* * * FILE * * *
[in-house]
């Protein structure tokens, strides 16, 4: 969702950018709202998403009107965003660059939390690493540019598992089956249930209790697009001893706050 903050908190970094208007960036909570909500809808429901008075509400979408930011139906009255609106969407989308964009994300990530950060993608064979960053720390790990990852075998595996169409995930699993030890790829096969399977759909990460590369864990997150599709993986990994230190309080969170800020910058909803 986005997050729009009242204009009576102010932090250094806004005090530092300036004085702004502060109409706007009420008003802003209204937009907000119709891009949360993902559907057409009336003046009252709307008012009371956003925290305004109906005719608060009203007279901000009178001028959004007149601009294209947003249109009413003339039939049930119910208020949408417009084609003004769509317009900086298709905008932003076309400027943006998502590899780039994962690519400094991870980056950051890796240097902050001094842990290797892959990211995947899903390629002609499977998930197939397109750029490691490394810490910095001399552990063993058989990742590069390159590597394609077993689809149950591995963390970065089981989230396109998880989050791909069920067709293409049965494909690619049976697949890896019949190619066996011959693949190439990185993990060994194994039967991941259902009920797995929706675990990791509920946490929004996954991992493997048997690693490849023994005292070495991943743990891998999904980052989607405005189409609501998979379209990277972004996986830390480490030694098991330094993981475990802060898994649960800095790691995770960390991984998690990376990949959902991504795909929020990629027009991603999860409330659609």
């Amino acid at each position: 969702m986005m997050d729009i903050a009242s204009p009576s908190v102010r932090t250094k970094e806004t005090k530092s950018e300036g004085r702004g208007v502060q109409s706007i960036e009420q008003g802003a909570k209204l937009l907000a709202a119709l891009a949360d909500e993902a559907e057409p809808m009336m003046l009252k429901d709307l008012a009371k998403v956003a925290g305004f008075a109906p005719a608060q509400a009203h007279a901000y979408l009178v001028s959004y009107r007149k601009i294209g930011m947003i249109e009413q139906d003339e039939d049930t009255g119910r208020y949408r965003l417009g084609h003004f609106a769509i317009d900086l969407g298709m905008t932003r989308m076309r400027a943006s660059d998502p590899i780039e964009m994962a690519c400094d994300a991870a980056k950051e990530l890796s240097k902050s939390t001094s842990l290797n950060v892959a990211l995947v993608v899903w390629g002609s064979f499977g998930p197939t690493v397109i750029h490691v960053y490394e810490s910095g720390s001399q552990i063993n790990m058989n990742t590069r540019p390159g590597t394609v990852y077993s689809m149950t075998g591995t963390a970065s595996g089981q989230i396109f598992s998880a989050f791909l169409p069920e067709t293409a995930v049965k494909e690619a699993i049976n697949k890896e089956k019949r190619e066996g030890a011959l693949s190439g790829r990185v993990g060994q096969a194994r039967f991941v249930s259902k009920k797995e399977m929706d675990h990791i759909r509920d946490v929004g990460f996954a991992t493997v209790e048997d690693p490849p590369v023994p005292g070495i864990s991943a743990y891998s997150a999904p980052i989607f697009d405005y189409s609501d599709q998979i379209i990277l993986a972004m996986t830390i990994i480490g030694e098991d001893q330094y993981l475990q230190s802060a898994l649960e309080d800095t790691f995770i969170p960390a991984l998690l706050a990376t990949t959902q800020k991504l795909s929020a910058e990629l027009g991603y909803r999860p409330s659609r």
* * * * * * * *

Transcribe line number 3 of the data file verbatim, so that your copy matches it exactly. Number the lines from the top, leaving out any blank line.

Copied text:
């Amino acid at each position: 969702m986005m997050d729009i903050a009242s204009p009576s908190v102010r932090t250094k970094e806004t005090k530092s950018e300036g004085r702004g208007v502060q109409s706007i960036e009420q008003g802003a909570k209204l937009l907000a709202a119709l891009a949360d909500e993902a559907e057409p809808m009336m003046l009252k429901d709307l008012a009371k998403v956003a925290g305004f008075a109906p005719a608060q509400a009203h007279a901000y979408l009178v001028s959004y009107r007149k601009i294209g930011m947003i249109e009413q139906d003339e039939d049930t009255g119910r208020y949408r965003l417009g084609h003004f609106a769509i317009d900086l969407g298709m905008t932003r989308m076309r400027a943006s660059d998502p590899i780039e964009m994962a690519c400094d994300a991870a980056k950051e990530l890796s240097k902050s939390t001094s842990l290797n950060v892959a990211l995947v993608v899903w390629g002609s064979f499977g998930p197939t690493v397109i750029h490691v960053y490394e810490s910095g720390s001399q552990i063993n790990m058989n990742t590069r540019p390159g590597t394609v990852y077993s689809m149950t075998g591995t963390a970065s595996g089981q989230i396109f598992s998880a989050f791909l169409p069920e067709t293409a995930v049965k494909e690619a699993i049976n697949k890896e089956k019949r190619e066996g030890a011959l693949s190439g790829r990185v993990g060994q096969a194994r039967f991941v249930s259902k009920k797995e399977m929706d675990h990791i759909r509920d946490v929004g990460f996954a991992t493997v209790e048997d690693p490849p590369v023994p005292g070495i864990s991943a743990y891998s997150a999904p980052i989607f697009d405005y189409s609501d599709q998979i379209i990277l993986a972004m996986t830390i990994i480490g030694e098991d001893q330094y993981l475990q230190s802060a898994l649960e309080d800095t790691f995770i969170p960390a991984l998690l706050a990376t990949t959902q800020k991504l795909s929020a910058e990629l027009g991603y909803r999860p409330s659609r």